When David Cunning, professor and DEO of the Department of Philosophy, approached redesigning his large-lecture course The Meaning of Life, his primary objective was to create a classroom environment where students felt they had a voice. To accomplish this goal, he considered how to incorporate more public speaking activities into his course.

“There is always the concern that students have to go above and beyond in large-lecture classes to speak and be heard,” the Collegiate Scholar says. “I wanted to put a structure in place that made it more seamless for students to weigh in, and public speaking is a critical skill in nearly every field, including law, medicine, education, and business. If we don’t provide students opportunities to practice, they may never acquire that skill.”

During the summer of 2017, Cunning enrolled in the Office of Teaching, Learning & Technology’s Learning Design Collaboratory, a course redesign initiative intended to improve student academic outcomes. As a Collaboratory faculty fellow, Cunning began his course design project in an interdisciplinary Community of Practice, facilitated by a Center for Teaching staff member, where he and his peers reflected on their approaches to teaching, discussed educational research, and refined pedagogical ideas for implementation into their courses.

The Collaboratory process also was informed by learning analytics data collected and analyzed by OTLT Research & Analytics staff and supported by individualized Course Design Teams.

“The Collaboratory gave me the opportunity to think outside the box,” Cunning says. “Speaking with other faculty members about the changes they made in their courses and about the risks they were able to take helped me create a workable idea.”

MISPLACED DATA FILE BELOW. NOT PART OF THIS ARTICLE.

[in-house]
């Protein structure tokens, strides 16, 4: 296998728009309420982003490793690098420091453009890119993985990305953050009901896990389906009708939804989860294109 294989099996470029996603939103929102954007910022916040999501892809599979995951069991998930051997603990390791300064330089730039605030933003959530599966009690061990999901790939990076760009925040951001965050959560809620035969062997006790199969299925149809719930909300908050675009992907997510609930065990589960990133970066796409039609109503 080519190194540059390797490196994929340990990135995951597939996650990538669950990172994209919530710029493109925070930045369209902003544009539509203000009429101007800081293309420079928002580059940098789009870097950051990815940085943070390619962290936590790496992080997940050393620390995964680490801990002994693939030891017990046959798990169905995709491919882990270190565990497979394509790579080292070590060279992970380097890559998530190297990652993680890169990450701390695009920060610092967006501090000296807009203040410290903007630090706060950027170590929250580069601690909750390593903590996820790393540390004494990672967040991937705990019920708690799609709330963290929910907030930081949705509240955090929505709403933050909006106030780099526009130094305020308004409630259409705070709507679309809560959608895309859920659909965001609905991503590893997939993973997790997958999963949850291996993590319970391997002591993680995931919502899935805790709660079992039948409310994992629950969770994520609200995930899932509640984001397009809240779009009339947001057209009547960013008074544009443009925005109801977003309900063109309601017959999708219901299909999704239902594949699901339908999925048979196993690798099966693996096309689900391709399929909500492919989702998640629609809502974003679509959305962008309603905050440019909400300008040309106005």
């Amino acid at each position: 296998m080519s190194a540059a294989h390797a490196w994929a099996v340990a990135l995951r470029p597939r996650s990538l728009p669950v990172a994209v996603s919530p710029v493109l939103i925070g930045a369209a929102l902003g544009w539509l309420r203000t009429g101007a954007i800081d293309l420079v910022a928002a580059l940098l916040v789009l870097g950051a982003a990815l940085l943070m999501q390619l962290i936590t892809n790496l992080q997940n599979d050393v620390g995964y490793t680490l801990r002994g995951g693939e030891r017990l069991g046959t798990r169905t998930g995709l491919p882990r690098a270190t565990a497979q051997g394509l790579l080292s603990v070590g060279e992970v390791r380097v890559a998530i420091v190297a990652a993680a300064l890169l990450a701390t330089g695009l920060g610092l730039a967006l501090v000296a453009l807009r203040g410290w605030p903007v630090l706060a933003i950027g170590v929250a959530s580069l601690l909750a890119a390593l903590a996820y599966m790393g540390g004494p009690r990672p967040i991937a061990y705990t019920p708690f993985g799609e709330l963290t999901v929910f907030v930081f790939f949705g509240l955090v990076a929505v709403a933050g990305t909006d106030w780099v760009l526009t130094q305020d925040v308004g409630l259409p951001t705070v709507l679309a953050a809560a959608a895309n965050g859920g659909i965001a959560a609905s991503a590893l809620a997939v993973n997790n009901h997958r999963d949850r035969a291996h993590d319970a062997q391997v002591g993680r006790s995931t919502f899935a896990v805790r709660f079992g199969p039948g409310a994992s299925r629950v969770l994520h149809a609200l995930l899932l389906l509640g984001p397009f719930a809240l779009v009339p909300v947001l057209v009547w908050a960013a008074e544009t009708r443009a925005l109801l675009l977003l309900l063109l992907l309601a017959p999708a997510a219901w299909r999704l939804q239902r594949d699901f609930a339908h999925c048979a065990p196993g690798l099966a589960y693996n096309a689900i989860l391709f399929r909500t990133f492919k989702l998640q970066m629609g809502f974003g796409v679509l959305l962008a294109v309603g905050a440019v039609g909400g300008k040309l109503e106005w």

Data-informed course design

Cunning developed a strategy for the general education philosophy course: Ask students to post online videos, encouraging in-depth thought about the material and creating a public forum. He utilized the video assignment for two semesters, making improvements, addressing technology issues, and trying to create a sustainable system.

As part of his work in the Collaboratory, Cunning assessed data and student feedback, which showed that some of the methods did not have as significant an impact on students as he intended. So to better serve the students in the large-lecture course, he transformed the video assignment into a targeted small-group discussion activity, providing students a prompt and giving them three minutes to discuss.

He also transitioned the video assignment to a 2000-level course with 30 students—something he says he wouldn’t have done without developing the video assignment during the Collaboratory and trying it out in the large-lecture course. Each Thursday, Cunning provides a prompt to which students must respond—either by video or text—and where they also comment on the responses of two other classmates.

“The results in my 2000-level course have been phenomenal,” Cunning says. “We know exactly what we need to cover on Fridays because everyone has already weighed in on what they feel are the most important and interesting questions. The students are conversing with each other more openly and creating a back-and-forth dialogue in class.”

For more information about the OTLT Learning Design Collaboratory, please visit the Collaboratory website or contact Chris Clark at chris-clark@uiowa.edu or 319-335-5651.